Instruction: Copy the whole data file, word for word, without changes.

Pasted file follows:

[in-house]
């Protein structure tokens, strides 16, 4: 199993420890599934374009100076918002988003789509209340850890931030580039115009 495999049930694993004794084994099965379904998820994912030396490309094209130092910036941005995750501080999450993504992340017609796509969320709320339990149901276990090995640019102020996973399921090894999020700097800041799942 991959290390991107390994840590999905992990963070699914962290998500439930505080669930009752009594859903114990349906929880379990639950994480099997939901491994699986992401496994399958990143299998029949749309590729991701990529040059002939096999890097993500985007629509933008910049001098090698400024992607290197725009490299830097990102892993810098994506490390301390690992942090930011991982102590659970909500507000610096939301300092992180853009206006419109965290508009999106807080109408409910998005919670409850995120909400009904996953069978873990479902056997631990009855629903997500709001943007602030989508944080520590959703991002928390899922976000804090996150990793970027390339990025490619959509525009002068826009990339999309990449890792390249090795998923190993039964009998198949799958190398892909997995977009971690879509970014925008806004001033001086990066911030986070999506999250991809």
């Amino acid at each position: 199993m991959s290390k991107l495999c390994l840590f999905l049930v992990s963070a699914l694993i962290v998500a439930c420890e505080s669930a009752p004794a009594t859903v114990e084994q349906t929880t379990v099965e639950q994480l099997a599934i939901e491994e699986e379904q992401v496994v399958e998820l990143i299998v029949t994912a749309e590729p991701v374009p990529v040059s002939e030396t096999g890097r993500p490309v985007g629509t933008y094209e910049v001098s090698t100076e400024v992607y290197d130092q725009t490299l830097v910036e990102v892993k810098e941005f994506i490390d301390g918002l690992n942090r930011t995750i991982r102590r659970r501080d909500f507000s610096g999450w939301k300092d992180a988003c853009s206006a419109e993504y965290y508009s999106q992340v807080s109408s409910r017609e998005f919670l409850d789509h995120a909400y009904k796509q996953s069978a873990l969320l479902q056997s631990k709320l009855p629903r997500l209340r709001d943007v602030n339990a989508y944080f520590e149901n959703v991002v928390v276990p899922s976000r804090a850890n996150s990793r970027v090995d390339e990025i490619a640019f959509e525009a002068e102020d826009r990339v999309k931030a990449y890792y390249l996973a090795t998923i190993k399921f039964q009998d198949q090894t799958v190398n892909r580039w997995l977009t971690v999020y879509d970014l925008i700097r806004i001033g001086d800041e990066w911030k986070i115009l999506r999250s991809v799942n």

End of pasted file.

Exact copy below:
[in-house]
């Protein structure tokens, strides 16, 4: 199993420890599934374009100076918002988003789509209340850890931030580039115009 495999049930694993004794084994099965379904998820994912030396490309094209130092910036941005995750501080999450993504992340017609796509969320709320339990149901276990090995640019102020996973399921090894999020700097800041799942 991959290390991107390994840590999905992990963070699914962290998500439930505080669930009752009594859903114990349906929880379990639950994480099997939901491994699986992401496994399958990143299998029949749309590729991701990529040059002939096999890097993500985007629509933008910049001098090698400024992607290197725009490299830097990102892993810098994506490390301390690992942090930011991982102590659970909500507000610096939301300092992180853009206006419109965290508009999106807080109408409910998005919670409850995120909400009904996953069978873990479902056997631990009855629903997500709001943007602030989508944080520590959703991002928390899922976000804090996150990793970027390339990025490619959509525009002068826009990339999309990449890792390249090795998923190993039964009998198949799958190398892909997995977009971690879509970014925008806004001033001086990066911030986070999506999250991809």
């Amino acid at each position: 199993m991959s290390k991107l495999c390994l840590f999905l049930v992990s963070a699914l694993i962290v998500a439930c420890e505080s669930a009752p004794a009594t859903v114990e084994q349906t929880t379990v099965e639950q994480l099997a599934i939901e491994e699986e379904q992401v496994v399958e998820l990143i299998v029949t994912a749309e590729p991701v374009p990529v040059s002939e030396t096999g890097r993500p490309v985007g629509t933008y094209e910049v001098s090698t100076e400024v992607y290197d130092q725009t490299l830097v910036e990102v892993k810098e941005f994506i490390d301390g918002l690992n942090r930011t995750i991982r102590r659970r501080d909500f507000s610096g999450w939301k300092d992180a988003c853009s206006a419109e993504y965290y508009s999106q992340v807080s109408s409910r017609e998005f919670l409850d789509h995120a909400y009904k796509q996953s069978a873990l969320l479902q056997s631990k709320l009855p629903r997500l209340r709001d943007v602030n339990a989508y944080f520590e149901n959703v991002v928390v276990p899922s976000r804090a850890n996150s990793r970027v090995d390339e990025i490619a640019f959509e525009a002068e102020d826009r990339v999309k931030a990449y890792y390249l996973a090795t998923i190993k399921f039964q009998d198949q090894t799958v190398n892909r580039w997995l977009t971690v999020y879509d970014l925008i700097r806004i001033g001086d800041e990066w911030k986070i115009l999506r999250s991809v799942n």